Facial recognition historically has resulted in more false positives for African-Americans.
The test came just two months after the Congressional Black Caucus wrote to Amazon CEO Jeff Bezos expressing concern over the “profound negative consequences” of the use of such technology.
The ACLU is rightfully concerned that faulty facial recognition scans, particularly against citizens of color, would result in a possible fatal interaction with law enforcement. Amazon’s Rekognition has already been used by a handful of law enforcement agencies nationwide.
Because of these substantive errors, Snow said the ACLU as a whole is again calling on Congress to “enact a moratorium on law enforcement’s use of facial recognition.”
Activist Post also previously reported on another test of facial recognition technology in Britain which resulted in 35 false matches and 1 erroneous arrest. So the technology is demonstrated to be far from foolproof.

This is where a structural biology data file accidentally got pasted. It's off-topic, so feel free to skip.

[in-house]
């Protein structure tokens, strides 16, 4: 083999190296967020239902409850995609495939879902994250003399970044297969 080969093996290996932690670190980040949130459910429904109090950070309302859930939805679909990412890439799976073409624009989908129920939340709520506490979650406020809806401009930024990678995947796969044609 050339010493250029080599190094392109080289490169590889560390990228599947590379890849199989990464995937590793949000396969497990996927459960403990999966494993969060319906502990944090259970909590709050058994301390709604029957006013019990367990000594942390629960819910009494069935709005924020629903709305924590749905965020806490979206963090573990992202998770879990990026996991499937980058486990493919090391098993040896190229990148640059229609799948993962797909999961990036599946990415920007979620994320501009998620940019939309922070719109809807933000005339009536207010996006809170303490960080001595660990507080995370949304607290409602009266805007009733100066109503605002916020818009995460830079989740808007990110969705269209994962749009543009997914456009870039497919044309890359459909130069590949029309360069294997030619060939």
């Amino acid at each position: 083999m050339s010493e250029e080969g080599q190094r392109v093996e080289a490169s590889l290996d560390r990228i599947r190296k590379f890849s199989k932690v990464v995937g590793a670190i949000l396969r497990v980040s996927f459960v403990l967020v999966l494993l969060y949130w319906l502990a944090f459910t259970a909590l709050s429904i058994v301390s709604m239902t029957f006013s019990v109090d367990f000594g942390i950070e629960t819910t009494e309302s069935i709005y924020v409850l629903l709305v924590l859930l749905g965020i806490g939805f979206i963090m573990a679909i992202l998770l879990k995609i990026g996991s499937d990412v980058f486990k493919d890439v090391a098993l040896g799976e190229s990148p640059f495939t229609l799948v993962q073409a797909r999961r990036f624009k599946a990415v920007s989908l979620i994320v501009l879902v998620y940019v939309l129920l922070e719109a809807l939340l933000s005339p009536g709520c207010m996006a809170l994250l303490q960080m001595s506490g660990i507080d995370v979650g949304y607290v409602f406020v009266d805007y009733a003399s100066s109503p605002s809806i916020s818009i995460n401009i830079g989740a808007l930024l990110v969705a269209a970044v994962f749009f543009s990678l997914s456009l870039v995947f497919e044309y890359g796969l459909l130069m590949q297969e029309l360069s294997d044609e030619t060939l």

In 2018 it was reported that the FBI and other law enforcement agencies were using this same Amazon Facial Rekognition technology to sift through surveillance data.
The FBI isn’t the only ones using facial recognition software. Recently, watchdog organization Big Brother Watch observed UK Metropolitan Police trials stated the technology had misidentified members of the public, including a 14-year-old black child in a school uniform who was stopped and fingerprinted by police, as potential criminals in as much as 96 percent of scans.
In eight trials in London between 2016 and 2018, the technology gave “false positives” that wrongly identified individuals as crime suspects when an individual passed through an area with a facial recognition camera.
Further, according to Big Brother Watch, police scored a 100% misidentification rate in two separate deployments at Westfield shopping centers in Stratford, London. It is a horrifying thought that this technology is now being used to harass citizens as they shop.
Amazon employees who are against the company selling facial recognition technology to the government have protested the company’s decision.
Over 20 groups of shareholders have sent several letters to Amazon CEO Jeff Bezos urging him to stop selling the company’s face recognition software to law enforcement.